Ramadan: A golden opportunity to change

Posted: August 1, 2013 in Uncategorised

Ramadan: A golden opportunity to change
Tue, 30 Jul 2013 09:50:41 AST
Dr. Walid A. Fitaihi

One of the truths of Ramadan that many are unaware of is that the increase in faith, the rejuvenation of spirituality in our lives which occur during the holy month should remain and linger on to last for days, weeks, and months after the Ramadan season as well. Fasting during this blessed month was ordained by Allah as a form of training and personal growth so that the Muslim comes out of Ramadan better than he/she was prior to Ramadan. If a real, positive change in the Muslim’s character did not take place, then the purpose of Ramadan was not accomplished. Change will be possible only when Ramadan enters our heart to liberate it, to make it more fearful, pious, patient, and gentle. This spiritual awakening enables Muslims to refrain from all prohibitions and fuels them to work harder and persist in all acts of worship and goodness.

This is the month of a golden opportunity to do good and to gain rewards because during Ramadan the doors of Hellfire are closed and the doors of Paradise are opened. Each good deed is multiplied by 70 and more. The wisdom behind these blessings, in my opinion, is to draw us closer to Allah, to give us a taste of the sweetness of obedience to our Creator, and to feel the inner beauty that swells in the heart as a result of strong, unwavering faith. Once we experience this taste and feeling, we will devote ourselves to practice our religion in a better way during Ramadan and after. The leap in faith and devotion empowers one to overcome bad habits and bad traits, even if they have become a fixed part of his/her personality. Fasting teaches Muslims lessons in self-control that are not only limited to avoiding food and drink but that also spill into their conduct.

The Prophet Muhammad (peace be upon him) said: “If you are fasting and somebody tries to insult you or offend you, you should say I’m fasting.” Our religion stresses the importance of avoiding showing fits of anger, talking back rudely, or losing our temper; even more so in Ramadan. Only recently have scholars discovered the negative effects that going through bouts of anger have on the health of a fasting person. When one is brimming with anger, a ten-fold release of the hormone adrenaline is triggered, which has two profound impacts on the body during a fast. First of all, the adrenaline in the bloodstream increases the breaking down of glycogen stored up in the liver. This stored amount of glycogen is very important to be slowly and gradually converted into glucose throughout the day to provide sustainable energy for the body during a long fast. Using up the glycogen reserves in the liver due to an argument or a battle of words is a waste of energy and will leave the fasting person tired and exhausted by mid-day.
Second, adrenaline increases urine output so a fasting person loses lots of body fluids if he/she is quick to anger. The loss of body fluids will cause the fasting person to become tired, thirsty, and to feel physically drained toward the end of the day. In order to save up on much needed energy during a fast and conserve fluids in the body, the fasting Muslim should take daily disturbances lightly and with ease, and not let his/her anger get out of hand.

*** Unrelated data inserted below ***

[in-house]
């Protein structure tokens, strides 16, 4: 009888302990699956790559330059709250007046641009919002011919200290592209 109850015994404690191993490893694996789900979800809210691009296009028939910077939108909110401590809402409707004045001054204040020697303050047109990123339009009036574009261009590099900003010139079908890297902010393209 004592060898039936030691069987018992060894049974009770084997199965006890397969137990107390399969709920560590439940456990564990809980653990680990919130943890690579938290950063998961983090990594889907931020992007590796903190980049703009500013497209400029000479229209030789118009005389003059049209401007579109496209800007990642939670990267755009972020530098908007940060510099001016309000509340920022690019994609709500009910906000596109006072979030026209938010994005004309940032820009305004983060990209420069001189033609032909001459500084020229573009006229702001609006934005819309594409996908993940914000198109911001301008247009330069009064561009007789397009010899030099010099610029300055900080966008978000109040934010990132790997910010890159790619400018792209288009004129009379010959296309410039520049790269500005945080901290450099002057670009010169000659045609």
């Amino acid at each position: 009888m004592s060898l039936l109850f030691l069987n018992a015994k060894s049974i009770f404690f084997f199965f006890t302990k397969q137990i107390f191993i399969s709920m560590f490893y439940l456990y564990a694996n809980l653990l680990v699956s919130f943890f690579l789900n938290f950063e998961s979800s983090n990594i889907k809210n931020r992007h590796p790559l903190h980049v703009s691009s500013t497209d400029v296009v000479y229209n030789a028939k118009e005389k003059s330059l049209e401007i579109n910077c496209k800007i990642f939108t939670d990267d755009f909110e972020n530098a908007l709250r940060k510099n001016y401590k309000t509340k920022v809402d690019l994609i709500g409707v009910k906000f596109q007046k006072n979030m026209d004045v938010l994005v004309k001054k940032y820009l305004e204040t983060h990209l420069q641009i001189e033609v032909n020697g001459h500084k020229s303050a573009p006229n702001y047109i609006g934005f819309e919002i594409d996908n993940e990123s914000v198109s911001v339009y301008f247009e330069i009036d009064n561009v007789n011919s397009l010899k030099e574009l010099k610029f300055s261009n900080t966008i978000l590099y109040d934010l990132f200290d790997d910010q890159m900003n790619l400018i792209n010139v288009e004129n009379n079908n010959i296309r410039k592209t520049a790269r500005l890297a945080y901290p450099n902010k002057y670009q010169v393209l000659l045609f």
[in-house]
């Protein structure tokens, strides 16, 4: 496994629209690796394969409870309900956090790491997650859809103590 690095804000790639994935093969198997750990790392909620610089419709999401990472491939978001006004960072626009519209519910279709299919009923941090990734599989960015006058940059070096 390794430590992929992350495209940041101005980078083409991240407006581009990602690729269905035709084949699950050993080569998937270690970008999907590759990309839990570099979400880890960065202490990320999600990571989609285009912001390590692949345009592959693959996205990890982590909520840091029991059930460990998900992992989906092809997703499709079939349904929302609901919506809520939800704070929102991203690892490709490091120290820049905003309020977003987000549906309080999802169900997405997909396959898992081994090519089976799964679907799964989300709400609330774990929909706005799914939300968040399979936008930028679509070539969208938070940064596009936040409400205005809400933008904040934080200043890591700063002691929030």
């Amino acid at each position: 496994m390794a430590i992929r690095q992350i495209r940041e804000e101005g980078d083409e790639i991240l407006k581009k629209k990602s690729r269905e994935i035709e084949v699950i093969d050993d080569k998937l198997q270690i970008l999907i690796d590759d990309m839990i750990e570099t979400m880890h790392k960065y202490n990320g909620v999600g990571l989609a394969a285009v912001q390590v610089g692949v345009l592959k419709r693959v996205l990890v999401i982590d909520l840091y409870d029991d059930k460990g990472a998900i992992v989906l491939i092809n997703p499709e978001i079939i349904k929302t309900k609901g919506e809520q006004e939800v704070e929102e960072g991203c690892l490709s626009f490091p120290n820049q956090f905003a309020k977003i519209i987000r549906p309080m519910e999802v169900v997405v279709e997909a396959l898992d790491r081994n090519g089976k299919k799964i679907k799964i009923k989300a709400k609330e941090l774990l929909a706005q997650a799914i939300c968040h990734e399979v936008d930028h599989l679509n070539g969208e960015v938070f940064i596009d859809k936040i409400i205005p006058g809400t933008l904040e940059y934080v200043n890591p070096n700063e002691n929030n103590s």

Allah has placed physiological reasons why the fasting Muslim should avoid getting angry or else he/she will inadvertently pay the price. And the price paid in this case is experiencing more physical hardships while fasting, such as thirst, hunger, and fatigue. In Ramadan, the Muslim will gradually learn to become less irritable and short-tempered and more patient and tolerant. The only legitimate reason to anger is if any violation toward Islam or the Prophet Muhammad (pnuh) or his companions was witnessed. Other irritations in daily life are trivial and stressing over them will reduce from the fasting person’s rewards and is a waste of time, energy, and mental power. Abu Huraira reported that a man came to the Prophet (peace and blessings be upon him) and said, “Advise me.” The Prophet said, “Do not get angry.” The man repeated his request twice, and the Prophet said, “Do not get angry.”

For those of us who are normally short-tempered and quick to become infuriated and participate in back-biting and cursing, and in Ramadan we failed to remedy such undesirable trait, we should ask ourselves some important questions. Why was I not changed by Ramadan? Did I miss out on the benefits and blessings of Ramadan? Let us make this Ramadan a life-changing month and try our best to avoid making the mistake described by the Prophet Muhammad (pbuh) in the following hadeeth: “Many receive nothing from the fast except hunger and thirst.”

– Dr. Walid Fitaihi is the founder, chairman of the Board of Directors and CEO of the International Medical Center. He is committed to community service and voluntary activities. His mission in life is to enhance the quality of healthcare.

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